Sneak Peak of Come Hell or High Water: The Battle for Turkey Creek, Sunday at 10:15 am in room 407
Q&A with filmmaker Leah Mahan, film subject/Gulf Coast organizer Derrick Evans and other contributors to BridgeTheGulfProject.org
Come Hell or High Water: The Battle for Turkey Creek follows the painful but inspiring journey of Derrick Evans, a Boston teacher who moves home to coastal Mississippi when the graves of his ancestors are bulldozed to make way for the sprawling city of Gulfport. Over the course of a decade, Derrick and his neighbors stand up to powerful corporate interests and politicians and face ordeals including Hurricane Katrina and the BP oil disaster in their struggle for self-determination and environmental justice.
“This intimate film tells a gigantic story — about race, power and so-called development. But it is also a saga of community, resilience, resistance, and hope. It’s about everything that matters in our society.” –BILL BIGELOW, Rethinking Schools
Turkey Creek residents are descendants of emancipated slaves who settled on the Gulf Coast in the 1860s. They have been stewards of the creeks rich wetland habitat for generations, and have farmed, fished, hunted and been baptized along its banks. Today, Turkey Creek is surrounded by an airport, a Walmart, highways and an industrial canal that threaten the community and its fragile wetlands.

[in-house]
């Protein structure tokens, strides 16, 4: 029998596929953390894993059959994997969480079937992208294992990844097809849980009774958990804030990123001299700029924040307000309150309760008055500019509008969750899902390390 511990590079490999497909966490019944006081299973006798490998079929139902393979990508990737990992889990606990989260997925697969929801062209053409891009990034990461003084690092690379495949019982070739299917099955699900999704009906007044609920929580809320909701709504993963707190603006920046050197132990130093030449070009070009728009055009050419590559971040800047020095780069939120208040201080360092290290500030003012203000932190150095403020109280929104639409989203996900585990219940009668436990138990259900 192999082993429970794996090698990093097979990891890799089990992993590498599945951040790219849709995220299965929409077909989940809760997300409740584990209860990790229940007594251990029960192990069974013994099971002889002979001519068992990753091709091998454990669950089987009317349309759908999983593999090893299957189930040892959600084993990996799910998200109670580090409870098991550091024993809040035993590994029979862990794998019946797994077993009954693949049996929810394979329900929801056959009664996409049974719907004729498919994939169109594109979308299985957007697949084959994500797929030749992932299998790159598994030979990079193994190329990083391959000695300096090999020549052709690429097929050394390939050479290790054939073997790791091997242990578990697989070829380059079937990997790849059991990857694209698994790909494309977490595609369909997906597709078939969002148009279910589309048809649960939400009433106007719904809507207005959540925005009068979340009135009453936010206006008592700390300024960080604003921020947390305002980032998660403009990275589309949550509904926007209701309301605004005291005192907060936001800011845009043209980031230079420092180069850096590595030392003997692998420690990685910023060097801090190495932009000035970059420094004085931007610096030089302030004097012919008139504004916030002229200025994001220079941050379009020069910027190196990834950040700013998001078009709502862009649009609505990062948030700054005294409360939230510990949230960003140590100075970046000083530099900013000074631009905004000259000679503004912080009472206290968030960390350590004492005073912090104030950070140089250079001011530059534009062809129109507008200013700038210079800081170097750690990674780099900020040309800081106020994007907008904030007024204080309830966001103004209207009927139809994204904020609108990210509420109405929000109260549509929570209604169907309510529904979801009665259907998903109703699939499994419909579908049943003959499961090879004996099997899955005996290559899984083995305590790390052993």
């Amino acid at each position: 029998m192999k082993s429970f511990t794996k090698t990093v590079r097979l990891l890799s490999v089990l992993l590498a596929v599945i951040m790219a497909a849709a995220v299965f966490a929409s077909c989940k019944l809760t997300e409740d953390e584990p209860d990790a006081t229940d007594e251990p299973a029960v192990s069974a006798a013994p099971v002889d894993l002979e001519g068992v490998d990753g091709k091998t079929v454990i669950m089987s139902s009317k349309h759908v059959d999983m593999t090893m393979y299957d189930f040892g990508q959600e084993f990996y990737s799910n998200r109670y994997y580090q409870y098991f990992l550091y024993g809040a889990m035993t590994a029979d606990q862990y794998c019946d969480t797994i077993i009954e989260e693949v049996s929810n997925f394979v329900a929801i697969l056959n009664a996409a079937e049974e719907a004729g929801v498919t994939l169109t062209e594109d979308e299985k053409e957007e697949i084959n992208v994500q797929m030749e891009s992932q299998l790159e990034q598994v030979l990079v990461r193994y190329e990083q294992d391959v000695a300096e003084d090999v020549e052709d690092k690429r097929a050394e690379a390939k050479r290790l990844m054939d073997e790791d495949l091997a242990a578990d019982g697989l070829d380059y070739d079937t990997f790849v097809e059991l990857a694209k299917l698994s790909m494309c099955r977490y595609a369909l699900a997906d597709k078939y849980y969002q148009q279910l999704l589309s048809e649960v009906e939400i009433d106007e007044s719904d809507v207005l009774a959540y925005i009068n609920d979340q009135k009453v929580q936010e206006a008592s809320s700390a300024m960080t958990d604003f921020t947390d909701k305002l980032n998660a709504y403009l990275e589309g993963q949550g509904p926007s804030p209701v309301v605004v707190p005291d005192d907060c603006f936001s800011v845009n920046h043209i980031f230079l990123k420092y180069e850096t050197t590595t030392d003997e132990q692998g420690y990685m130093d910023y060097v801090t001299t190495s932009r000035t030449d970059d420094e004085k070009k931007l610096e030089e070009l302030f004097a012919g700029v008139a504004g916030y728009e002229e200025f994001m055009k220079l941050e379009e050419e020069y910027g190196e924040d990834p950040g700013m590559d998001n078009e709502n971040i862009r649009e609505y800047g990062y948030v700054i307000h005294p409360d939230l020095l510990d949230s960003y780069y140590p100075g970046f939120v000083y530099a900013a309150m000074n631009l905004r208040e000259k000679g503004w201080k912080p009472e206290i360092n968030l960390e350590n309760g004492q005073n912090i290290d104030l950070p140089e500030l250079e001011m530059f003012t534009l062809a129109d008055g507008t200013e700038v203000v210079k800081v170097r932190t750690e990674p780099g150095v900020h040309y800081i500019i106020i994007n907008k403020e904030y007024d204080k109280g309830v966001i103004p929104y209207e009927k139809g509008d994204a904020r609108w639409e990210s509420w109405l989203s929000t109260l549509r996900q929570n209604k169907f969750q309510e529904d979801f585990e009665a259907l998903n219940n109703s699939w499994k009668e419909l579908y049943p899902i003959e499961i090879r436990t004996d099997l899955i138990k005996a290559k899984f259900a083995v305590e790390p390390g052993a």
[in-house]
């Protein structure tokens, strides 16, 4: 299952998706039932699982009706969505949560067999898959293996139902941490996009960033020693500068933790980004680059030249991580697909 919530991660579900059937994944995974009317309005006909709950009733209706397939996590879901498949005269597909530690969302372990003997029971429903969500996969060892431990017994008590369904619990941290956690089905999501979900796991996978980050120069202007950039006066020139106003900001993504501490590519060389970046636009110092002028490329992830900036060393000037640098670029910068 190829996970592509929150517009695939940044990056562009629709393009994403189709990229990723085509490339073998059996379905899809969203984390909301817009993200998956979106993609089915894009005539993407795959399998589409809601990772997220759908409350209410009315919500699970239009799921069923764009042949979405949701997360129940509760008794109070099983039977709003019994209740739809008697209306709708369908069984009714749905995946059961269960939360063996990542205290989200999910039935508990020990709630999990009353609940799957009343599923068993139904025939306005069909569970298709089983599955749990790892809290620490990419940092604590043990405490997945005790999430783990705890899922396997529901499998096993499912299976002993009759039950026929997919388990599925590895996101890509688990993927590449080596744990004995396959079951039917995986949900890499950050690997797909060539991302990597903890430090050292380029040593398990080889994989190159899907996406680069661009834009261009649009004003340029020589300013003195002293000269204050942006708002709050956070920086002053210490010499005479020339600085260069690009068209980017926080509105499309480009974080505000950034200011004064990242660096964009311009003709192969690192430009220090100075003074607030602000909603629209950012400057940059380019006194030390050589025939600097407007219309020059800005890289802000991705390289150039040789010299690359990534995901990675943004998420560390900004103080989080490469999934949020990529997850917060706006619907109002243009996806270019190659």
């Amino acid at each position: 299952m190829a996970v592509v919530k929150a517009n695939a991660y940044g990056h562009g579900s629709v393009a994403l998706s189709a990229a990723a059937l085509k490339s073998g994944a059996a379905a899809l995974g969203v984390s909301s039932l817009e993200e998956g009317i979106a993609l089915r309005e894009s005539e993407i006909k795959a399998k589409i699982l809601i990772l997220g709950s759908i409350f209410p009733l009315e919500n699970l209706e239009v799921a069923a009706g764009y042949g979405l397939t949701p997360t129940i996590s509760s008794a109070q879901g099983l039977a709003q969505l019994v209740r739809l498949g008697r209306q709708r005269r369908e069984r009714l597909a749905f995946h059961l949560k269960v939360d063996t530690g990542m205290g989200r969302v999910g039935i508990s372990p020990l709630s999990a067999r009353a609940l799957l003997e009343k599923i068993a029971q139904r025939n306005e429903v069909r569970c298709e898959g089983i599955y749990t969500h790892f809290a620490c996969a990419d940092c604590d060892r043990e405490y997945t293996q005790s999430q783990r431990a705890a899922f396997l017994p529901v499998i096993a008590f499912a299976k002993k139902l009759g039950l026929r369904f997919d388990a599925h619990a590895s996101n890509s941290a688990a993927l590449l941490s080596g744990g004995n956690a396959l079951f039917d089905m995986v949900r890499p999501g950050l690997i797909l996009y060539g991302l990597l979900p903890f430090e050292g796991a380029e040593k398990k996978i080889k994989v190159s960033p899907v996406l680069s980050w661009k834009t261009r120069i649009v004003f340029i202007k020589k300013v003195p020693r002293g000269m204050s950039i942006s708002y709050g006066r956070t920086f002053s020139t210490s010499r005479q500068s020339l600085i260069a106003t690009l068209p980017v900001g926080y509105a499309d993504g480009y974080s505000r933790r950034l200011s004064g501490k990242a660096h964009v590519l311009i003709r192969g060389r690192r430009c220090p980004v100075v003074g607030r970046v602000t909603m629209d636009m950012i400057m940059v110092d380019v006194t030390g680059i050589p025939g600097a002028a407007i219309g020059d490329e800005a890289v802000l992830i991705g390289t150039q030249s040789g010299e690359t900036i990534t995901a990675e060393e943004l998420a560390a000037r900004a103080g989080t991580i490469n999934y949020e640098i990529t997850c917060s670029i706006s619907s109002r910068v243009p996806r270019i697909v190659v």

This is an inspirational story of how one community banded together to save their land and culture. Filmmaker Leah Mahan worked with Derrick Evans and the Gulf Coast Fund for Community Renewal and Ecological Health to create an interactive website and network of bloggers called Bridge the Gulf. This network links environmental justice activists, writers and others concerned about resource extraction, climate change and a sustainable future for the Gulf Coast region.
The film will be screened as part of the Reel Power film series at Power Shift today at 10:15 am in room 407 with a Q&A with filmmaker Leah Mahan and film subject/Gulf Coast organizer Derrick Evans; Bridge The Gulf Project organizer Cherri Foytlin; and T.E.J.A.S. (Texas Environmental Justice Advocacy Services) organizer Bryan Parras.
Come Hell or High Water premiered this month at the New Orleans Film Festival. Currently a network of Gulf Coast community leaders and national environmental and civil rights organizations are planning a series of screenings of the film at regional and national convenings of community leaders, activists, academics and philanthropists working on environmental justice, human rights and sustainable development.
Watch the film, discuss the issues and sign up to bring the film to your campus or community.
Find more about Reel Power films at Reel-Power.org.